Writing papers makes me anxious!
Originally Published: August 28, 2014
I have terrible anxiety about writing papers. Because of this, I put them off, need to ask for extensions, and then have more anxiety about completing the assignment. In addition, when I start writing, I find it difficult to keep going, especially because I hit what may seem to others as small roadblocks, like uncertainty about citation format. I don’t experience nearly as much stress about other types of work (e.g., studying for and taking exams). What can I do to get over or at least cope reasonably with this fear?
Just thinking about writing anxiety made this answer more difficult to compose. You see, dear reader, “writing anxiety” and “writer’s block” are concerns for both students and professionals of all ages and academic levels. In fact, even the most seasoned writers experience anxiety or writer’s block now and then. The truth is, writing is a complex process that, with practice and patience, can be improved.
Fortunately, writing anxiety is typically a product of a writer’s habits, and habits can be changed! You’ve already made an important first step, though. You’ve identified a few things that don’t work for you — procrastination and obtaining deadline extensions provide you little or no relief. Now, the next step is to try out or adopt some new habits and drop the ones that aren’t working for you. Since you have already identified writing as a major source of anxiety, you may want to first visit your schools writing center. Columbia University students can make an appointment to speak to a consultant by calling or visiting the Writing Center website. Anyone can visit the writing center and many do — undergraduates, graduates, and even faculty and staff! Consultants can help with a variety of things including helping you develop and structure ideas, find research, connect thoughts, strengthen your understanding of grammar, and much more.
To help relieve the anxiety and fear you feel about writing papers, consider implementing any of the following suggestions:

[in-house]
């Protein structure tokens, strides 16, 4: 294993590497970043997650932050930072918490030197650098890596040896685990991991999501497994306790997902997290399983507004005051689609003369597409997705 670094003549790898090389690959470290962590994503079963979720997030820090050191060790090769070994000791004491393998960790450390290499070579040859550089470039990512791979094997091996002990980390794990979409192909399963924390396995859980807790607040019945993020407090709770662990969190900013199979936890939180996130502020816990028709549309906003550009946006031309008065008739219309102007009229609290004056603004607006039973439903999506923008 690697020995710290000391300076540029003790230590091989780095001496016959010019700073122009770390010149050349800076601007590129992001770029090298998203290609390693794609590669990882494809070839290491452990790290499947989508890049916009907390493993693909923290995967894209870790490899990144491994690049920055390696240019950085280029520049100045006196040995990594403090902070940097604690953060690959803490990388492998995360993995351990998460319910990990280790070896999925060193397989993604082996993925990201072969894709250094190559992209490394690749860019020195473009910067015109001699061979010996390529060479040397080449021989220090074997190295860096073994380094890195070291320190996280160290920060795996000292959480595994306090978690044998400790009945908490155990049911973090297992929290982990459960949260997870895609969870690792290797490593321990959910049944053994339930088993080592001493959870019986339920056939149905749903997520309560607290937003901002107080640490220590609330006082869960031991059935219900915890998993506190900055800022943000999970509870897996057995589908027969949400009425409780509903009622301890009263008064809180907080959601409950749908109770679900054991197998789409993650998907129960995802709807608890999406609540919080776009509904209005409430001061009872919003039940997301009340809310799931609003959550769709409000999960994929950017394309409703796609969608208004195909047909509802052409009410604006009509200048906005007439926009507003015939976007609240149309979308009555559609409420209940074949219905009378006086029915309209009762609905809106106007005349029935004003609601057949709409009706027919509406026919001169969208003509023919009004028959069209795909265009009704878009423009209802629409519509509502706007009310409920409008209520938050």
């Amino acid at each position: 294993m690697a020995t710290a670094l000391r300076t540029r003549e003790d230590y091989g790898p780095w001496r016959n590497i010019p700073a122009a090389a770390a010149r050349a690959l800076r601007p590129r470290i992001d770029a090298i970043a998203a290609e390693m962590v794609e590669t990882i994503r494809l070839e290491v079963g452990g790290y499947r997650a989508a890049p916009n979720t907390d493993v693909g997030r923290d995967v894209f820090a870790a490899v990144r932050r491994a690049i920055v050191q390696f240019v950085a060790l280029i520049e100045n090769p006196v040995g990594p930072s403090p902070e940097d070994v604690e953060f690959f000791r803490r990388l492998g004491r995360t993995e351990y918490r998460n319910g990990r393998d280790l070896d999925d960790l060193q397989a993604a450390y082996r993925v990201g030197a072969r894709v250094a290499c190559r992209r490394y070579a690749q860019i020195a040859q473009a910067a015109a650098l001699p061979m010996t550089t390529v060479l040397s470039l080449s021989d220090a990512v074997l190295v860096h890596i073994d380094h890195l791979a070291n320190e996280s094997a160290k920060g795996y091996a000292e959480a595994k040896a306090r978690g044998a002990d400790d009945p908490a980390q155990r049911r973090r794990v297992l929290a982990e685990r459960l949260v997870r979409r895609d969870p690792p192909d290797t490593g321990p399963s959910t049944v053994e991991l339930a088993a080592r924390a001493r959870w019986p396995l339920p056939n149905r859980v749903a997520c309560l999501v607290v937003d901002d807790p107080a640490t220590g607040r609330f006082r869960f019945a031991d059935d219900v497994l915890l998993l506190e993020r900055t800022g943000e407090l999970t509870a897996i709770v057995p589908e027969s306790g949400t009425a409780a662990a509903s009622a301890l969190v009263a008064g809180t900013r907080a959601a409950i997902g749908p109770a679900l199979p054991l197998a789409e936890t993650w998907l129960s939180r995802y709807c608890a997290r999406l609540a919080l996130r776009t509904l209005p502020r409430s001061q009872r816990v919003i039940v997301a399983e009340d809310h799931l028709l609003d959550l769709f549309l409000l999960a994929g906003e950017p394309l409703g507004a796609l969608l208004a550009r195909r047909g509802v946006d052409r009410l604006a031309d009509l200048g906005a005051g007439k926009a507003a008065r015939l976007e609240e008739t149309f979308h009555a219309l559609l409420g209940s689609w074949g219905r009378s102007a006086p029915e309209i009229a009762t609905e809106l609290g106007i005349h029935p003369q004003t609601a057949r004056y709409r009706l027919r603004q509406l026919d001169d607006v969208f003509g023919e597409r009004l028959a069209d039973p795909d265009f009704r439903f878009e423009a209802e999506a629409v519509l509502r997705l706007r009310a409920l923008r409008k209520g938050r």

- Stay on top of your reading assignments and do your best to attend classes. You won’t have to cram or teach yourself course material before writing your papers.
- Adhere to the guidelines set forth by your professor. S/he should make her/his expectations clear through oral explication, a syllabus, or grading rubric. If you’re not sure about the guidelines, seek clarification early.
- Start writing even before you can envision your entire argument. Getting words down on paper may help you come up with the rest of your writing assignment. Try free writing or diagramming to inspire ideas.
- Compose different parts of your paper in order of ease. You’re not required to write in sequential order, as long as the final product is well organized. Some find it helpful to start with the sections that come naturally and move toward the more challenging parts.
- Avoid stopping and editing each sentence as you write. This will slow you down. Instead, consider writing your paper in several whole drafts, and take breaks between editing. Your very first draft should be low-pressure and exploratory.
- Write your paper in several sittings rather than trying to crank it out in one marathon session. Attempting to write a paper in one sitting may overwhelm you, thereby distracting you from your task.
- Pose original questions, theories, and criticisms. What is currently known about this subject, and what new information do you have to offer?
- Don’t try to cover too much ground. Keep your argument specific and narrow in on what’s most important. Ambition is admirable, but attempting to cover too much material in too few pages may produce poor results.
- Get feedback from others. Many schools offer writing support services. As mentioned above, if you’re a student at Columbia, you have access to the Writing Center, where writing tutors provide individualized advice, edits, and support.
- Seek out additional support. Many colleges have an office of disability services that provides additional support to students. Columbia students seeking accommodations or support services from the Disability Services are required to register with the office. If you’re a Columbia student interested in pursuing an evaluation for a learning disability, please contact Disability Services to set up an appointment for a consultation and/or referral.
Remember that writing anxiety is common — and you’re certainly not alone. If you continue to experience anxiety and need additional support, consider reaching out to a counselor or therapist. Columbia students can contact Counseling and Psychological Services on the Morningside Campus or Mental Health Services at the Medical Center Campus. Columbia students may also consider looking into the Stressbusters Links to Success — a comprehensive resource for students experiencing stress or anxiety.